New approaches to EU enlargement could hasten the benefits of integration to such candidate countries as Ukraine and Moldova.
In a nutshell
- The classic path for EU enlargement is slow to realize results
- Proposals for more graduated accession are drawing fresh support
- A broader, parallel Europe-wide forum is also being proposed
In June, European Union leaders granted candidate status to Ukraine and Moldova as a signal of solidarity in response to Russian aggression. Yet despite the urgency of the situation, the EU refused to fast-track membership, as requested by Kyiv, and kept Georgia in the waiting room. Candidate status implies decades of efforts to implement EU laws and standards before membership is granted; war and occupation pose further obstacles. Still, other initiatives are on the table that could speed up the EU’s response and push back against Russia’s bid to reestablish a sphere of influence in Europe.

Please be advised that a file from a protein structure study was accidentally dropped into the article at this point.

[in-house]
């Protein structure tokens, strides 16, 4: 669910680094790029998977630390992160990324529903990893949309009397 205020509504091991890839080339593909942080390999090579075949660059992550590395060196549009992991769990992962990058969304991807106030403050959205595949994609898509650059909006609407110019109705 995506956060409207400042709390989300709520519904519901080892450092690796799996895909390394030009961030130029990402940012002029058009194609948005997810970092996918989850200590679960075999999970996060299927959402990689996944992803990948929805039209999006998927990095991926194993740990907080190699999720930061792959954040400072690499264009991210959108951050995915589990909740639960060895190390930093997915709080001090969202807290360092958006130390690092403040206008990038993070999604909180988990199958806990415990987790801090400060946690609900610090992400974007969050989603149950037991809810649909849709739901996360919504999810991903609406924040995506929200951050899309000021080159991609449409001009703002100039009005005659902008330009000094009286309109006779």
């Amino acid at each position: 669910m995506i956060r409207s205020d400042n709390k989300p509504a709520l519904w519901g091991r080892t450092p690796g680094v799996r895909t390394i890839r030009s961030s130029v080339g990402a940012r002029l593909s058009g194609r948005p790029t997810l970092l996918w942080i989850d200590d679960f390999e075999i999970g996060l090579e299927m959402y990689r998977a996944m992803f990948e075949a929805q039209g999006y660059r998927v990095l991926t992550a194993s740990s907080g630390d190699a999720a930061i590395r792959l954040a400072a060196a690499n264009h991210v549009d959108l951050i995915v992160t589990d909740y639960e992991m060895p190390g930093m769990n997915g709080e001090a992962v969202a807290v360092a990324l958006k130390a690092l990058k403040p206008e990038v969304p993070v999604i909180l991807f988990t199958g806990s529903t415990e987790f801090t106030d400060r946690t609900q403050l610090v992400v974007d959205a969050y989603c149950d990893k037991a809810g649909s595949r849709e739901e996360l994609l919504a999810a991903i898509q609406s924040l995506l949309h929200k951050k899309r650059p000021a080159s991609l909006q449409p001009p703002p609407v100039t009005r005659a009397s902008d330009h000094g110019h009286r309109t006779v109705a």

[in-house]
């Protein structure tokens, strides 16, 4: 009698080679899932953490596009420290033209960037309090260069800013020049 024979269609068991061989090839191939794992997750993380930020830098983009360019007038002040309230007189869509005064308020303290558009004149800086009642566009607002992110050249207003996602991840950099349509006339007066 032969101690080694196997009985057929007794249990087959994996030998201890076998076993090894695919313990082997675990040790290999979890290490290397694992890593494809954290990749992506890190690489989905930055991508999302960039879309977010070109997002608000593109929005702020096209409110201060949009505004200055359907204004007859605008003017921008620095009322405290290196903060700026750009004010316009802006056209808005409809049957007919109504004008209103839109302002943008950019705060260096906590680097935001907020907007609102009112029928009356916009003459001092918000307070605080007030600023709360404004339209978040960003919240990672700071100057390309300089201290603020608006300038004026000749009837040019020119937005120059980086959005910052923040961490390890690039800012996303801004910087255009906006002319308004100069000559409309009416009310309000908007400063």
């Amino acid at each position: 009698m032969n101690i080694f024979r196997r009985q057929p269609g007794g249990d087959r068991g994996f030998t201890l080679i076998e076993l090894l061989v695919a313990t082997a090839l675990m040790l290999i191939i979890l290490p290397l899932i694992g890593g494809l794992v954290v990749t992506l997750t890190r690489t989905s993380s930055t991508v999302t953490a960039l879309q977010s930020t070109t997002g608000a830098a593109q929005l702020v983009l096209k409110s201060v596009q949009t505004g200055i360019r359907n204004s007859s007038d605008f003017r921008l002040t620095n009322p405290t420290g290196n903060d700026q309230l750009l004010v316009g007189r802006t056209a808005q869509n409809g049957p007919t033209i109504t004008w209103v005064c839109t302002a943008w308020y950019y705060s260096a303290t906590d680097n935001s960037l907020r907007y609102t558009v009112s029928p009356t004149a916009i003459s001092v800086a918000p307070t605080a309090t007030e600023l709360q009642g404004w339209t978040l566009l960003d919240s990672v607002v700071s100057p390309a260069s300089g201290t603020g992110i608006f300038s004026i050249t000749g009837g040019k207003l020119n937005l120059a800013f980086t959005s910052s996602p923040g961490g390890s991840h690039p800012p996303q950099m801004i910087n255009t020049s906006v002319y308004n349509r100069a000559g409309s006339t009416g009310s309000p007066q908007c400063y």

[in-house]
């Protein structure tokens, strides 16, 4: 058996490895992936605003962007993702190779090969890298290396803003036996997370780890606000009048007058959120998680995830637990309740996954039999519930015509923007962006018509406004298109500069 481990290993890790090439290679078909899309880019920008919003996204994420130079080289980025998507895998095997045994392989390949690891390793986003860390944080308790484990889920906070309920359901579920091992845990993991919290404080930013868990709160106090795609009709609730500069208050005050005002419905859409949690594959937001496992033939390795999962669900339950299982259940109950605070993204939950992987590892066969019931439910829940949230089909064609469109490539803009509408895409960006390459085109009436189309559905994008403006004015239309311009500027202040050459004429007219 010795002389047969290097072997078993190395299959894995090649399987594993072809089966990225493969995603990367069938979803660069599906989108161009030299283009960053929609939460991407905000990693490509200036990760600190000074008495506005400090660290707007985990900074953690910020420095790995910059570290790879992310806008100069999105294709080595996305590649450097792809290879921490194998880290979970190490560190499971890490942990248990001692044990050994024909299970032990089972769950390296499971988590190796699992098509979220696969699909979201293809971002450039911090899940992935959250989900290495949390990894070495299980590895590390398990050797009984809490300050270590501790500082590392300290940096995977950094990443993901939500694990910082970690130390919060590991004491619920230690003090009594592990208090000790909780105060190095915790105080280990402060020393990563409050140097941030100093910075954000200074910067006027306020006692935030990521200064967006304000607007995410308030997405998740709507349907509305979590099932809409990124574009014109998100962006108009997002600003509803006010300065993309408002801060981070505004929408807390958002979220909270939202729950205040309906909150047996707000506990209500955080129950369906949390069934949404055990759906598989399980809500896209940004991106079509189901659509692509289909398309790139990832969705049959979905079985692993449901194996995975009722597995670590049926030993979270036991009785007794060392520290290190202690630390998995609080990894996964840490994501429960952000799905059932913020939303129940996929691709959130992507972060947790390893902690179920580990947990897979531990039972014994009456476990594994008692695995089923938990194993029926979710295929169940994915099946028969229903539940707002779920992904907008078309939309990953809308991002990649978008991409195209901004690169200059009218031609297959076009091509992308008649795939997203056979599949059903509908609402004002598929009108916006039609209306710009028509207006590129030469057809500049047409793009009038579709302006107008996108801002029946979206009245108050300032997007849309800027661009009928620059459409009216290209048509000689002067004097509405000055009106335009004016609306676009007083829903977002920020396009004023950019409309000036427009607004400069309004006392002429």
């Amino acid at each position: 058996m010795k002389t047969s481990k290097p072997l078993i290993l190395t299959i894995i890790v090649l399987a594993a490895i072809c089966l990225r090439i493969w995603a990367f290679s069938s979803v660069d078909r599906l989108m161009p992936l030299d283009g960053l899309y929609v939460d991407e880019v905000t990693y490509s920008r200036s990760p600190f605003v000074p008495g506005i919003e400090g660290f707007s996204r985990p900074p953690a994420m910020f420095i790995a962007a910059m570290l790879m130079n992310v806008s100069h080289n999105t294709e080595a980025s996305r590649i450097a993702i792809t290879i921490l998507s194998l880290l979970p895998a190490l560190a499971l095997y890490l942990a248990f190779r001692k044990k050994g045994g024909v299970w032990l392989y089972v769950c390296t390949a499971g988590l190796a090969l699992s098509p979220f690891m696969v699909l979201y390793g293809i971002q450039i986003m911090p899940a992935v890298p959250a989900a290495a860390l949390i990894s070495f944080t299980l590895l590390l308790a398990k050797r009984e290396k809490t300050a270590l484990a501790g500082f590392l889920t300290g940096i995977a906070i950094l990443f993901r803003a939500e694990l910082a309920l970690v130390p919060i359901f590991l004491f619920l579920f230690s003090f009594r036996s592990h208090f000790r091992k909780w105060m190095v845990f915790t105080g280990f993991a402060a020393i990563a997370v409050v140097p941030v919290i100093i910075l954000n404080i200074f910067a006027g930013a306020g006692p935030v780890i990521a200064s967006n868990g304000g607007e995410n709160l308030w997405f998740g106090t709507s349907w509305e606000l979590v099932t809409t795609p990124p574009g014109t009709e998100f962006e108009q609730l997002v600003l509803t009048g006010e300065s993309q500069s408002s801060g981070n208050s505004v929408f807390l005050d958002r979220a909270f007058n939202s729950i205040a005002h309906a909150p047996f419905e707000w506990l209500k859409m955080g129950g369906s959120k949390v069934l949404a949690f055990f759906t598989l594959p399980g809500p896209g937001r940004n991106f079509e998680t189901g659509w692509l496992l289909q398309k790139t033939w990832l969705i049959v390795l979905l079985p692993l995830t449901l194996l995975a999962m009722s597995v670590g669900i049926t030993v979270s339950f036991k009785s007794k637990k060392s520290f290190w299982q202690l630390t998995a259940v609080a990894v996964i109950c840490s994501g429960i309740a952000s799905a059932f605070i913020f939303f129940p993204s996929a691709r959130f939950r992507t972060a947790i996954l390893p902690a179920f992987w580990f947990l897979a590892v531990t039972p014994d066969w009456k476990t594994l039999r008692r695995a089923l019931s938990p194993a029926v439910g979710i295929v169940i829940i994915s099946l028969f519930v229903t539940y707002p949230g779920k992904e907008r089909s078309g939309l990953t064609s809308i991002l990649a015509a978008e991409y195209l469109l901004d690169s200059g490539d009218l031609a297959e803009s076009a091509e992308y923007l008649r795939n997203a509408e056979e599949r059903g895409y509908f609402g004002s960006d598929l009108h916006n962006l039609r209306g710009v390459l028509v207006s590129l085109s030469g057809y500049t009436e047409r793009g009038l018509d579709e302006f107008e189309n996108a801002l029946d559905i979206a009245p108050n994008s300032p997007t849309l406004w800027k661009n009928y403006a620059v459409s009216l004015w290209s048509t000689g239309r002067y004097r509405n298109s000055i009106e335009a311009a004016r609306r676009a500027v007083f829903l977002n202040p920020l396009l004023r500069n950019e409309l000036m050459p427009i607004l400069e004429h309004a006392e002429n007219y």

Ukraine applied for EU membership four days after Russia’s February invasion, to show Moscow that it had Brussels’ support even as the path to NATO remained closed. Moldova and Georgia quickly followed suit. The European Commission swiftly examined these applications and recommended that Ukraine and Moldova be granted candidate status, subject to certain conditions. Georgia, in its view, needed to strengthen its democratic credentials before taking this initial step toward membership.
EU heads of government endorsed these recommendations in a show of unity, overcoming the skepticism toward enlargement lingering in some capitals. These doubters, such as Portuguese Prime Minister Antonio Costa, considered military and economic assistance to Ukraine more valuable than largely symbolic gestures that could raise false hopes. But geopolitical considerations prevailed. European leaders hoped, too, that the prospect of membership, however distant, would give beleaguered applicant countries incentives to strengthen democracy and fight corruption.